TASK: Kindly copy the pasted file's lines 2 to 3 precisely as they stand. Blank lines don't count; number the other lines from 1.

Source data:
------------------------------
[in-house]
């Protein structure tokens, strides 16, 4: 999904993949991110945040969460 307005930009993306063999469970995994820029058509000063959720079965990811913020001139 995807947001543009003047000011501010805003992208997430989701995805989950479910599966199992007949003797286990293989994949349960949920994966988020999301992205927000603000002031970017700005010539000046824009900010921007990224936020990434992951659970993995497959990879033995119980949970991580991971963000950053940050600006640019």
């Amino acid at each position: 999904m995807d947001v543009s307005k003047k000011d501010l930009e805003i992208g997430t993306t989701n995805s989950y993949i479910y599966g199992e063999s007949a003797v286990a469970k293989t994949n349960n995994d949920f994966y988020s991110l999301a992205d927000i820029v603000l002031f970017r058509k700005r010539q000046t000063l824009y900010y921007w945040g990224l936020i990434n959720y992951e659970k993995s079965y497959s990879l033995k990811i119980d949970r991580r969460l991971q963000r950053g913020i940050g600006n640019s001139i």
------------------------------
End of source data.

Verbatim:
């Protein structure tokens, strides 16, 4: 999904993949991110945040969460 307005930009993306063999469970995994820029058509000063959720079965990811913020001139 995807947001543009003047000011501010805003992208997430989701995805989950479910599966199992007949003797286990293989994949349960949920994966988020999301992205927000603000002031970017700005010539000046824009900010921007990224936020990434992951659970993995497959990879033995119980949970991580991971963000950053940050600006640019």
């Amino acid at each position: 999904m995807d947001v543009s307005k003047k000011d501010l930009e805003i992208g997430t993306t989701n995805s989950y993949i479910y599966g199992e063999s007949a003797v286990a469970k293989t994949n349960n995994d949920f994966y988020s991110l999301a992205d927000i820029v603000l002031f970017r058509k700005r010539q000046t000063l824009y900010y921007w945040g990224l936020i990434n959720y992951e659970k993995s079965y497959s990879l033995k990811i119980d949970r991580r969460l991971q963000r950053g913020i940050g600006n640019s001139i």